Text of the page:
Sioux, Ojibwe or Dakota?

+2 votes
149 views

On NaN undefined NaN Jillaine Smith wrote on Sioux-1:

We seem to have a lot of tribe mixup in this family. Sioux. Dakota. obijwe. Which is accurate?

WikiTree profile: Omigaundib Sioux
in Genealogy Help by Jillaine Smith G2G6 Pilot (775k points)

3 Answers

+3 votes

Jillaine if you read that history in the source for this profile you will see that the Metis is the answer.  The Dakota Sioux and the Ojibwe were living together and intermarrying at that time on the St. Croix and that Omigaundib Wabasha was the son of Snow Mountian Wabasha ( a Dakota Sioux) and an Ojibwe wife.

The peace between these groups was not long lived and Omiagaundib was shot with an arrow, by a Dakota warrior,but he survived and led an Ojibwe battle that resulted in the death of many Sioux: the Battle of Point Prescott. 

by Navarro Mariott G2G6 Pilot (146k points)
I added the father and a bit of narrative to both, there is another brother that could be added and there are hints to more sources
Navarro, I reviewed the source link and I see no mention of Métis.  Please clarify. Thanks.
No, you are right they did not say that BUT it was Metis, as they were a mix of native blood, depemding on the person most define Metis as mix of white (usually white - Scotts, French and English mainly) and First Nations people - but some use it for a mix of any two nationalities.
So these two brothers were a rare mix of Ojibwe and Dakota Sioux that because of La Sueur's bringing together of these tribes in peace briefly the marriage was made, as were others I am sure, but these were recorded due to the later battle and therefore have documentation.  I wish I had time to pursue this family more.
Navarro, thanks for clarifying that Métis is not a tribe or nation name but a descriptor of mixed race.

My understanding is that in some (most?) tribes, a child's tribal association was through the mother. (Maybe that was only the Cherokee?) Do we know for Dakota and Ojibwe?
The Ojibwe were not matrilineal, clans descended through the father.  That still doesn’t answer the question, because it’s likely the Ojibwe considered Wapasha an adopted member of the tribe and if so his son would also be Ojibwe,
Well he must have considered himself Ojibwe as he went to his mother's family and then took a war party back and they battled and beat the Dakota Sioux after one of them shot him with an arrow - so I think his decision was mad for him by that action after the peaceful time between those groups was over - sad really but it is how it went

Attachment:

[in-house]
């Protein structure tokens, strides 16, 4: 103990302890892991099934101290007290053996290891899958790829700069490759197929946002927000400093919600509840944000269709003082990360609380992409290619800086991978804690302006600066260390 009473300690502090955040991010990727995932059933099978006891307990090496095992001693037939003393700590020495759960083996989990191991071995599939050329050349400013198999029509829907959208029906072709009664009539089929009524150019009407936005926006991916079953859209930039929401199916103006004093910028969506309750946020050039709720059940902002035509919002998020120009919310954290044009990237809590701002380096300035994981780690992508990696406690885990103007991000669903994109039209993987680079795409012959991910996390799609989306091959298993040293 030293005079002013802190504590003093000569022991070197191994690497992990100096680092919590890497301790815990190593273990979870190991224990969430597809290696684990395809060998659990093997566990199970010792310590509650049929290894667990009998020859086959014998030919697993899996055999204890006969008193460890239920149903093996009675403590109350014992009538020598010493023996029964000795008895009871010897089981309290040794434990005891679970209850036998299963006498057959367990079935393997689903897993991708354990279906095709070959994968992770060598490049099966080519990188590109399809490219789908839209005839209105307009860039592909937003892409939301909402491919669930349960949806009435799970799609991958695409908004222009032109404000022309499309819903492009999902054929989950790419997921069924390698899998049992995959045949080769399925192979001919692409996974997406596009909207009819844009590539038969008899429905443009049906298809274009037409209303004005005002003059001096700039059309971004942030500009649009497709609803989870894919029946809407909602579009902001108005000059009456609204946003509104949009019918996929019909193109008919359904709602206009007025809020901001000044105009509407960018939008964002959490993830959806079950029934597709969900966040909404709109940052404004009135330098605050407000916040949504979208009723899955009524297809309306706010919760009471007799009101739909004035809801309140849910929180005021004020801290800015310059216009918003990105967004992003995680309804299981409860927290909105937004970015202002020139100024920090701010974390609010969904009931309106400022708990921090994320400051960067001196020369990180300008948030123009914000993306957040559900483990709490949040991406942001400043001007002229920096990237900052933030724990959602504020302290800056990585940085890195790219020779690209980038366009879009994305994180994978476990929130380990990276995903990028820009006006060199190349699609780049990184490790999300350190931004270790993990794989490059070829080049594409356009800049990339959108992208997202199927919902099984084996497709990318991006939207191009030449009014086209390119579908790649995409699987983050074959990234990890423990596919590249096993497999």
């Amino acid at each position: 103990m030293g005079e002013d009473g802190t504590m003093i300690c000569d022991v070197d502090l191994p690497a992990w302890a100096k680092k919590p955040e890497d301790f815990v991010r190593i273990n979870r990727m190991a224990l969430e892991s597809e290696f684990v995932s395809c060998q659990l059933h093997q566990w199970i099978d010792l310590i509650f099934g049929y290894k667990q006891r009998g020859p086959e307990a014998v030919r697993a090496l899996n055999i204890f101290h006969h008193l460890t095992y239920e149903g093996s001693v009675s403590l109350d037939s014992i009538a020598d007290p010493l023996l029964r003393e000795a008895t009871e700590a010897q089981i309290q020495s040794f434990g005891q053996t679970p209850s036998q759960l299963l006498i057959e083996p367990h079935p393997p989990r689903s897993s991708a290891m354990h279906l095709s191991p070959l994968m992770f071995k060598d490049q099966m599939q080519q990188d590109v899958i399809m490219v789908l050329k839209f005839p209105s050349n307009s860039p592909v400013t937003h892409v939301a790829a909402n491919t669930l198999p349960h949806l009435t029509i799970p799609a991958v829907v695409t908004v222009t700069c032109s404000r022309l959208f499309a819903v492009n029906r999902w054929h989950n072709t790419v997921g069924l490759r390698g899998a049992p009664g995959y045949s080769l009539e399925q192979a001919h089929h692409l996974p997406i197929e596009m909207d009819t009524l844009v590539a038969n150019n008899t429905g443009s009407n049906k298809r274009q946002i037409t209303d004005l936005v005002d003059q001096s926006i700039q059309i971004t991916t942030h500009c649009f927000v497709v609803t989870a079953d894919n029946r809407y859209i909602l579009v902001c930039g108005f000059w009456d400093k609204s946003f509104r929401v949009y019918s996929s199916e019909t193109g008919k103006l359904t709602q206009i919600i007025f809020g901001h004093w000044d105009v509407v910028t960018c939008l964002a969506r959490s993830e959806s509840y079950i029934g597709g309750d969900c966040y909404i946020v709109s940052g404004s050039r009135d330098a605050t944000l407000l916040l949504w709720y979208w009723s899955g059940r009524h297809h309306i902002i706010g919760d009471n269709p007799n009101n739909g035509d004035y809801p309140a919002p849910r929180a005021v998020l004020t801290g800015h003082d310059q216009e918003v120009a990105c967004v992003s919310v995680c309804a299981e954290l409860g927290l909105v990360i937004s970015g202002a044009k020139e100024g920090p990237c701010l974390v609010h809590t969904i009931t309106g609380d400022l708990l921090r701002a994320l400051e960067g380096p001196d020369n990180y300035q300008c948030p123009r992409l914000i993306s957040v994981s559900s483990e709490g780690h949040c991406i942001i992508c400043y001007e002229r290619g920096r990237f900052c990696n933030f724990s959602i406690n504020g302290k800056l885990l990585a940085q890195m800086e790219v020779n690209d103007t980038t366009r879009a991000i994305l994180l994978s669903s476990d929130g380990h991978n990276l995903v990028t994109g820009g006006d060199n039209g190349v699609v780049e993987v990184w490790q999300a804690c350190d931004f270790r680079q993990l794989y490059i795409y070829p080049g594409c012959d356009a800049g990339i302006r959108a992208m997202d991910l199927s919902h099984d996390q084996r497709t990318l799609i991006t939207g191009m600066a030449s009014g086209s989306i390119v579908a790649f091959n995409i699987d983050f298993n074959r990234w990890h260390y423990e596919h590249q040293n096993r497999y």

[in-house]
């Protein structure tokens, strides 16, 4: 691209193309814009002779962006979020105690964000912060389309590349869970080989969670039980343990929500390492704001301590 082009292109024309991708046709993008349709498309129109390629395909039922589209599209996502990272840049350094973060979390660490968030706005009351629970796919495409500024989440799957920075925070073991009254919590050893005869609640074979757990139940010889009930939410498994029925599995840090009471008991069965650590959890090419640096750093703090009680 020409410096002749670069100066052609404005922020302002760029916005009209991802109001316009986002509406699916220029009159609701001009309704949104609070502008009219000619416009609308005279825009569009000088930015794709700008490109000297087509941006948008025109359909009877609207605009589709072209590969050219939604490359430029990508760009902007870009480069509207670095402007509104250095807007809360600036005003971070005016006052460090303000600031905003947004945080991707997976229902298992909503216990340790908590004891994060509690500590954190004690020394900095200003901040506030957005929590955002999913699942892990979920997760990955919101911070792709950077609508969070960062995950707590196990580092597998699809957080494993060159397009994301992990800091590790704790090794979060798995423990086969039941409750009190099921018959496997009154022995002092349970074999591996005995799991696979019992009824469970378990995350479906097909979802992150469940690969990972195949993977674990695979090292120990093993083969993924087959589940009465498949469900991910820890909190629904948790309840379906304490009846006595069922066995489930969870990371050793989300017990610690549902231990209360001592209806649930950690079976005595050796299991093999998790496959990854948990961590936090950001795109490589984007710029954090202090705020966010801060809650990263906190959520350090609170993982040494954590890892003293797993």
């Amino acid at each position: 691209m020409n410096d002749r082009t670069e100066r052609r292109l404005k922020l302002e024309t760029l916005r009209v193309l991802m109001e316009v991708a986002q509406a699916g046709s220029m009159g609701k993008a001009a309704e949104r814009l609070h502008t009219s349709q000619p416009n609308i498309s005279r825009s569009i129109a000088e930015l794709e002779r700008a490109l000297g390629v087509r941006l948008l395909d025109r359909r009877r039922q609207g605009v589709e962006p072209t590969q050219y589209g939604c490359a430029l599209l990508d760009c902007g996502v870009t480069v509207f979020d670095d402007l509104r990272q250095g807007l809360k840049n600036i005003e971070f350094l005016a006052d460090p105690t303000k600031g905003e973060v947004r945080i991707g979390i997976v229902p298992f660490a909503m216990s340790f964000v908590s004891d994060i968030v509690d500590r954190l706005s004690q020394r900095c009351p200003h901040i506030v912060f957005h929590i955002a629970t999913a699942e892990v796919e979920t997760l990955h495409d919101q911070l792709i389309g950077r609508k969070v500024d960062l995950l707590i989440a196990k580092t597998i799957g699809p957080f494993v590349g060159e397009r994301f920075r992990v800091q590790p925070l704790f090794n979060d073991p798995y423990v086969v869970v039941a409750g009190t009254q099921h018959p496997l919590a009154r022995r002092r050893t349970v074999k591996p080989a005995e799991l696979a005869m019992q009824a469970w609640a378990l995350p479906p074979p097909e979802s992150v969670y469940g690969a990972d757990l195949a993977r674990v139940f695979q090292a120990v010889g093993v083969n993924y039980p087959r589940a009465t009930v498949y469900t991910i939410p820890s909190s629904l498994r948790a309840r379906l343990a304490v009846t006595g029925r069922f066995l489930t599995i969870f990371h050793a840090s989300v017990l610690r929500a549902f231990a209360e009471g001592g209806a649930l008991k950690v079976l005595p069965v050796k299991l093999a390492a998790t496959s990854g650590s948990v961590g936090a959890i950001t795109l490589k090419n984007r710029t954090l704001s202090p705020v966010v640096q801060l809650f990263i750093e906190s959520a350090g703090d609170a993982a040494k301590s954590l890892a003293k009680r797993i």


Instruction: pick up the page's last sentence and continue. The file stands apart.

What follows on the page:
A person of mixed Dakota and Ojibwe ancestry would not be considered Metis.  Neither would every person of mixed white and indigenous heritage.  The Metis are distinct peoples and often associated with the mixed-heritage people originating near the Red River Settlement (now Winnipeg and St. Boniface).  See https://www.thecanadianencyclopedia.ca/en/article/metis.
+2 votes
This was a subject I thought long and hard about for relations in our families combined histories.  It is also a subject that crosses many other cultures. Some countries didn't recognize use of middle names - all multiple names were the given name. Now we have Alma August Josephine as given and later in time a patriarchal last name was assigned.
Those leading before us had a name, not several names at the same time- although this known name would and did often change throughout life as determined as by culture. Names were a phrase meaning a specific thing/event. To do history right we must adhere to "the specific cutures" naming patterns at the time in order to ensure all are recorded correctly. In event of "phrase" names in past- this should go in last name, complete. Just as many in parts of the world have no middle name to be placed on a line in todays' world forms for middle name, some will have nothing in that first blank or the second. I'll be one that doesn't alter history to fit a specific "beautification/conformity".  Genetic "slang" terms created over the years has no basis qualifying a persons name. Apologies my "Metis" fam, I must speak bluntly. Todays' tribal or fed recognized affiliation is separate from who the person was- that item belongs in biography. Genealogy is history. We must write truth.
by Jeanette McIntyre G2G5 (5.2k points)
Jeanette,

Thanks for writing and sharing your thoughts. It is challenging  to reflect the accuracy of how a person was named during their lifetime in a modern technological structure like the wikitree database which requires a "last name at birth" in order to generate a  "profile ID".

Early Native Americans did not use surnames. Project volunteers struggled with how best to represent their names in Wikitree's data fields. Some time ago, a decision was reached to use the name of the tribe or nation in the "last name at birth" field. The first name field  is used for the "phrase name" the person was most known by (when we know) and the other name fields for alternative names or phrase names the person went by.

It may not be ideal. And not everyone agrees it is the best solution. But it is now the wikitree approach for the recording of  names of early Native Americans before they adopted surnames.

The original post above is seeking help determining which tribe or nation the linked profile was associated with.
Jeanette, thank you for your thoughtful comments.  I have seen over and over again that the naming concerns of some First Nations/American Indians/Native Americans are dismissed on Wikitree.  I believe many out here are unable to hear the concerns.  I hope you will continue to use your voice.
+2 votes
The Dakota ARE Sioux.  The Sioux ARE Dakota.
by S D G2G6 Mach 1 (18.4k points)

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